Storm sweeps path of destruction through Ponoka area

The storm that swept through the Ponoka area Tuesday, July 21 could be one to be talked about for many years to come.

The storm that swept through the Ponoka area Tuesday

The storm that swept through the Ponoka area Tuesday

The storm that swept through the Ponoka area Tuesday, July 21 could be one to be talked about for many years to come.

County residents north of Ponoka could do nothing but helplessly watch as dark clouds rolled over the land foreshadowing a serious storm event. Hail and strong wind worked an easterly way across the land northwest, north and northeast of Ponoka.

Some county residents state the hail continued to fall for what seemed close to an hour and left fields flattened. In some spots the hail was three miles wide and ice remained for days after the storm.

Beacon Road had inches of hail causing vehicles to struggle to navigate the road and plow trucks were called into operation to clear roads near Crestomere.

Storm affects crops

Justin Babcock, manager of agriculture services for Ponoka County, said the destruction of crops was so severe farmers may have to downsize their herd as they won’t have enough feed for the animals.

Crops were already struggling with a more than normal dry season but the hail destroyed what was left of those crops. Barley, wheat, canola, corn and other crops were affected.

“I just couldn’t believe how much (hail) came down,” said Babcock.

It came and it just didn’t seem to stop. “It’s definitely going to be a lot harder on producers this year,” he added.

There may be some relief for producers through a tax relief recently announced by Agriculture Minister Gerry Ritz on Thursday, July 23.

The tax relief is for western livestock producers in prescribed drought regions who are facing shortages. To find out if eligible producers can contact AgriInsurance, AgriInvest and AgriStability.

AFSC kept busy after the storm

Insurance claims of hail damage have kept staff at the Agriculture Financial Services Corporation (AFSC) busy.

Crop assessors will be assessing much of the farms that were affected, explained Daniel Graham, acting manager for insurance.

“Because of the magnitude of the storm it’s going to take some time to assess the damage,” said Graham.

The storm started in Rocky Mountain House and went all the way to Lloydminster although farms in Ponoka County appeared to be hit the most. He said 2008 and 2012 reached record numbers of insurance claims of hail but 2013 and 2014 were also above average.

There were three major tracks of the storm, her said: Ponoka and Maskwacis, Lacombe and surrounding area and Red Deer to Stettler.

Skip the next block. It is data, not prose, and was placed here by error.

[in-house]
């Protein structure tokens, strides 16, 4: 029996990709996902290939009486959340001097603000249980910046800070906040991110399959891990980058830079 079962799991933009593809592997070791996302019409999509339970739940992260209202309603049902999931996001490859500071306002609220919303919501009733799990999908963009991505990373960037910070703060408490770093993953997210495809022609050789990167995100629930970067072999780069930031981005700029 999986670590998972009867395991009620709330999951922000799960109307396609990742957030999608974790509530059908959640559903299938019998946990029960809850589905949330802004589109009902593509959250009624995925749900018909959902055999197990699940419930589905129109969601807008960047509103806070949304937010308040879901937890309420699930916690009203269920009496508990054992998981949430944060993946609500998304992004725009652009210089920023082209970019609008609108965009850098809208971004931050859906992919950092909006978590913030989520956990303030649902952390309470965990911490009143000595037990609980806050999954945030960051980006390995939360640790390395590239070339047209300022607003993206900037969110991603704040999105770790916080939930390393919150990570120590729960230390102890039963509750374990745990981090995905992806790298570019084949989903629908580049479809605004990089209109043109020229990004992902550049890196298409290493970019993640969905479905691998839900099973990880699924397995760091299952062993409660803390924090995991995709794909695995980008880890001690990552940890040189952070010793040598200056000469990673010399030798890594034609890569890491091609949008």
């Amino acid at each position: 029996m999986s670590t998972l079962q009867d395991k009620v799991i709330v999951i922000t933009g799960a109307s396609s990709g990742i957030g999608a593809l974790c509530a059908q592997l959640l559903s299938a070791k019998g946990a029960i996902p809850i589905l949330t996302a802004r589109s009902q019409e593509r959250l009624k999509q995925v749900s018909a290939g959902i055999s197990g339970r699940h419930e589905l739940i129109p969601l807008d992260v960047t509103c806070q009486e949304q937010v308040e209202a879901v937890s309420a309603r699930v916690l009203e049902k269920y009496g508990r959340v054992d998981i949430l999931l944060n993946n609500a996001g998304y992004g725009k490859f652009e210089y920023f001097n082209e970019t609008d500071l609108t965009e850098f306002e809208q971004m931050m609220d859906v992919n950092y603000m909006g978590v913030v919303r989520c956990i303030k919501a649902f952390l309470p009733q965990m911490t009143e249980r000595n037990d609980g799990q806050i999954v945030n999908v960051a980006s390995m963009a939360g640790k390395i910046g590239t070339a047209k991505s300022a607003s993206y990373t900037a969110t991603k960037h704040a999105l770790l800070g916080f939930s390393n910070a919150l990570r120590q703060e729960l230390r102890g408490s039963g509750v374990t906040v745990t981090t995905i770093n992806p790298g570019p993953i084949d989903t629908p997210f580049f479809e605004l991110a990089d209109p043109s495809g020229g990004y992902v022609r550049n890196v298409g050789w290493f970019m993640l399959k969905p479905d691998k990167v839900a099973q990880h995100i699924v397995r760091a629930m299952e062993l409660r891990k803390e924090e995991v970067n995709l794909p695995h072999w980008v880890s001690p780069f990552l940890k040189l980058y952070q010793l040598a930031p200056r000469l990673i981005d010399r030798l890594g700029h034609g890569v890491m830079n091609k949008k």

“It’s my understanding that Alberta, particularly southern and central Alberta, we’re considered one of the higher risks for hail in North America,” said Graham.

Farmers had five days to put a claim into AFSC to give assessors time to investigate. Graham said there are steps in place to allow a farmer to use the affected field for pasture or feed. He said a producer must contact AFSC and notify them of their wish.

Severe damage to homes

Wind and hail helped create major damage to several county and town homes, some of which left homeowners looking for a new place to stay.

Siding, windows, holiday trailers and vehicles were damaged and anything facing west appeared to receive the brunt of hail.

Kirsten Abt lives just north of Ponoka on 49 Street and the hail was so severe it tore big holes in the siding of her home. “It was pretty scary. My trailer was shaking,” said Abt.

She hid in her bathtub while the storm swept over destroying trees planted just three years ago as well causing damage to her truck.

Town residents lose services

The severity of the storm hit the Town of Ponoka as well.

Water came in such high amounts causing the downtown area to flood with several inches of water. Trees were blown over throughout town and power was out for a period of time while crews worked to return power to homes. One van had a tree fall right on top of it just south of the Ponoka Hospital and Care Centre.

Donna Brinkworth, communications officer, said five crews plus a water crew were called into action to get services up and running. “The town always responds to power failures,” said Brinkworth.

She said emergency crews such as EMS, police and fire also lost power and had to rely on backups until workers could fix the problem. Employees did not return home from work until approximately 4 a.m.

“It’s important for the power to come back up as soon as possible,” said Brinkworth.

She says the town website: also has an emergency link on the top of its page in the event of a major emergency. Residents can always access that to see if there is a major emergency.

Being prepared is something she advocates and Brinkworth suggests residents put together a 72-hour emergency preparedness package.